An immigrant's Thanksgiving
"God and America have been good to me," Uncle Spud said as we sat by the fire, toasting our socks while enjoying hot apple cider. "I have a lot to be thankful for."
He was in a deeply reflective, almost melancholy mood, so I didn't say anything and just let him talk.
"I was born in deep poverty in Ireland," he continued. "The great potato famine happened when I was just a kid. I remember the pain in my belly and the tears in mother's eyes as the food ran out and the family began to starve. Dad lost his little farm and we ate soup made from grass and leaves on more than one occasion.
"I was a boy trying to find work at the docks when I was pressed into service for the British navy," he said. "Back then they just took you and put you aboard ship against your will. They said I owed it to king and country, but I don't remember the king of England or his country coming to our aid when thousands of us were starving to death."
"I was a slave aboard his majesties ship for most of two years," he said. "Then one day the ship dropped anchor at the port of Quebec. I was not allowed to go ashore, but I looked out at the new world with wonder. I had heard so much about America, the land of freedom and opportunity.
"As the ship put to sea again, I waited until she was under sail then jumped from the rail and swam for shore. I knew they wouldn't turn that big ship around for a single, scrawny little Irishman. But, British marines shot at me with their rifles as I swam for my life. It was a long swim and I almost didn't make it. I stayed in Canada for a time, then crossed the border into New York. In America, the British navy couldn't arrest me."
"As a young man I worked for the railroad. I swung a hammer, laying track all across the American Midwest. It was hard work but I had enough to eat and I was free from British tyranny and Irish poverty. I earned American citizenship with firm resolve and the sweat of my brow. I was often treated as a second-class citizen because of my ancestry, but I worked hard and won the respect of my new countrymen."
"I followed the railroad to Utah, and here I found work in the coalmines. It was dangerous work, but a man could make a living in the mines and stay in one place where he could have a home and family. I married a good woman and raised a good American family. I spent the rest of my working life in the mines, and five generations of my sons have worked in the mines as well. Our family is firmly rooted in Castle Valley and our story isn't much different from hundreds of other families who live here."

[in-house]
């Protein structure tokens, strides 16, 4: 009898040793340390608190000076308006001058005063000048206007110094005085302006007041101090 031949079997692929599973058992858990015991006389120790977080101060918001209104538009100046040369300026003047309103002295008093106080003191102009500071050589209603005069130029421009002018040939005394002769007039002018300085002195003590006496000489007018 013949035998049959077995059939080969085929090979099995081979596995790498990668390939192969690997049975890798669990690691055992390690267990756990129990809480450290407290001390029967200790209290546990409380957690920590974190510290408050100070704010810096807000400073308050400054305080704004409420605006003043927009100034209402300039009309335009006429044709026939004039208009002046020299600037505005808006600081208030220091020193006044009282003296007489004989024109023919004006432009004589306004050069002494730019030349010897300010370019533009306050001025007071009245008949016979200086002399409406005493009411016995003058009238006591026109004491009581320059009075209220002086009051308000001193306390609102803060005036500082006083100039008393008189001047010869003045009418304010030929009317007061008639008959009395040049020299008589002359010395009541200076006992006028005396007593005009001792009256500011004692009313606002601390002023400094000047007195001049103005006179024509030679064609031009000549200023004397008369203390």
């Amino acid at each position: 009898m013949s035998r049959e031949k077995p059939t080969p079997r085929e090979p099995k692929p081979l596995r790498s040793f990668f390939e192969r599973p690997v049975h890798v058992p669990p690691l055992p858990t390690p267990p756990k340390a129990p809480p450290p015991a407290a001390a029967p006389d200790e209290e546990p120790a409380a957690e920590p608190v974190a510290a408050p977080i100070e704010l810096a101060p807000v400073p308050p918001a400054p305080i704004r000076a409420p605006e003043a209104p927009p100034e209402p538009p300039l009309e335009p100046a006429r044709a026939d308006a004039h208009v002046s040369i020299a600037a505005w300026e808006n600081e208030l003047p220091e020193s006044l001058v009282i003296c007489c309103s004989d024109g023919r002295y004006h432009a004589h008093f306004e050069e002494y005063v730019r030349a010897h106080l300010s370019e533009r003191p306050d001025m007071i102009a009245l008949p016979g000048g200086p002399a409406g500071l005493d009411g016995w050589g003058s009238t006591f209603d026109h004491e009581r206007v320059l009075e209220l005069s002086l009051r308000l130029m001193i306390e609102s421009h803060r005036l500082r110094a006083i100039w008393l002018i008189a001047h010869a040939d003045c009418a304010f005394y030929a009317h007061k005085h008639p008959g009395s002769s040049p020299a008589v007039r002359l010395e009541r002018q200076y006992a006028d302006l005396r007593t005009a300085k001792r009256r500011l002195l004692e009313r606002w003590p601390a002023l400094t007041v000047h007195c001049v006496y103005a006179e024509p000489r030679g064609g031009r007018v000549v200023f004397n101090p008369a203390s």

"My family has prospered here. We have enjoyed a standard of living envied by the haughty British and undreamed of by my Irish ancestors. We have freedom to dream, freedom to act, and freedom to be whomever and whatever we choose. We have enough food to share, money to squander on foolish excesses, and clothing enough to donate to Good Will Industries. We have big cars, comfortable homes and modest bank accounts; things my ancestors would never have thought possible."
"It is good that America celebrates a special day each year to thank God for our blessings. Nowhere else in the world could a peasant and a pauper, through his own efforts and hard work, achieve a level of comfort and affluence beyond what most kings throughout history have known."
"Let us give thanks for this wonderful country and for the bounties and freedom we enjoy. No other nation has ever been blessed like ours. No other people have ever had so much to be thankful for."
Have a wonderful Thanksgiving and may God bless America.